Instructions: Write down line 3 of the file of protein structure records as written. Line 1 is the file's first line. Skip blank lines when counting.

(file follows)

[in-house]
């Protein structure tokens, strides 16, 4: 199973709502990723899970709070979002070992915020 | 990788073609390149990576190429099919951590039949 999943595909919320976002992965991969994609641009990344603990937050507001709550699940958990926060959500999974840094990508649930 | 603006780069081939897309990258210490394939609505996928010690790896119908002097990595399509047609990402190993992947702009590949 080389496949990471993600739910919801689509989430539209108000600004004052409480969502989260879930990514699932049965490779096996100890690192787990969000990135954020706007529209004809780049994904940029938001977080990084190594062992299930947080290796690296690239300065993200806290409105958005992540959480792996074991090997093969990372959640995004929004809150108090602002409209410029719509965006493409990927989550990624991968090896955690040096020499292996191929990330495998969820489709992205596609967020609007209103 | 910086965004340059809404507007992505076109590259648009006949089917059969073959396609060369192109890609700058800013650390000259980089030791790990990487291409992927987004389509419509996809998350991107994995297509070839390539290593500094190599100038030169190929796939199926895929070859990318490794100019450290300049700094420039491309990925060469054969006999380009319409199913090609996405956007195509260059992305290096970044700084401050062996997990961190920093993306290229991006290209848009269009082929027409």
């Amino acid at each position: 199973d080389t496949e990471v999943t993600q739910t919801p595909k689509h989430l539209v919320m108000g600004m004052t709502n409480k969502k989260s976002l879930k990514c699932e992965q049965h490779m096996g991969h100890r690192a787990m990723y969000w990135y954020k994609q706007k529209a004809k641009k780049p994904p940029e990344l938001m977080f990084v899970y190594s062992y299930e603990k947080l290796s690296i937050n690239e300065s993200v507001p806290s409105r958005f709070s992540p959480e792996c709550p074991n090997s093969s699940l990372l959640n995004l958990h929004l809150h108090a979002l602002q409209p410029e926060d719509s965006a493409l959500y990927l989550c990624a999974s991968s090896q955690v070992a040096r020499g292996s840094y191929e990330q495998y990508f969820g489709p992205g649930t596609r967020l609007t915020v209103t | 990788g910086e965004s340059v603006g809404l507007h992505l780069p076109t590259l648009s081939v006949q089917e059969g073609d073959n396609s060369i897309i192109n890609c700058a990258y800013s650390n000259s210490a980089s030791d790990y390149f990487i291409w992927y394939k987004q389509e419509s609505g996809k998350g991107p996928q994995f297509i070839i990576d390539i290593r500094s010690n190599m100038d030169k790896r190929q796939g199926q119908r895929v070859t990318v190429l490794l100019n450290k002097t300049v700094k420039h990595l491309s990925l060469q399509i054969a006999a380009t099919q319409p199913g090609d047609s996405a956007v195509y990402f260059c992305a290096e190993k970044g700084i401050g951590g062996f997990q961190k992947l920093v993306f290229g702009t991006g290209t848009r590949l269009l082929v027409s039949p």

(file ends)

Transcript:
């Amino acid at each position: 199973d080389t496949e990471v999943t993600q739910t919801p595909k689509h989430l539209v919320m108000g600004m004052t709502n409480k969502k989260s976002l879930k990514c699932e992965q049965h490779m096996g991969h100890r690192a787990m990723y969000w990135y954020k994609q706007k529209a004809k641009k780049p994904p940029e990344l938001m977080f990084v899970y190594s062992y299930e603990k947080l290796s690296i937050n690239e300065s993200v507001p806290s409105r958005f709070s992540p959480e792996c709550p074991n090997s093969s699940l990372l959640n995004l958990h929004l809150h108090a979002l602002q409209p410029e926060d719509s965006a493409l959500y990927l989550c990624a999974s991968s090896q955690v070992a040096r020499g292996s840094y191929e990330q495998y990508f969820g489709p992205g649930t596609r967020l609007t915020v209103t | 990788g910086e965004s340059v603006g809404l507007h992505l780069p076109t590259l648009s081939v006949q089917e059969g073609d073959n396609s060369i897309i192109n890609c700058a990258y800013s650390n000259s210490a980089s030791d790990y390149f990487i291409w992927y394939k987004q389509e419509s609505g996809k998350g991107p996928q994995f297509i070839i990576d390539i290593r500094s010690n190599m100038d030169k790896r190929q796939g199926q119908r895929v070859t990318v190429l490794l100019n450290k002097t300049v700094k420039h990595l491309s990925l060469q399509i054969a006999a380009t099919q319409p199913g090609d047609s996405a956007v195509y990402f260059c992305a290096e190993k970044g700084i401050g951590g062996f997990q961190k992947l920093v993306f290229g702009t991006g290209t848009r590949l269009l082929v027409s039949p």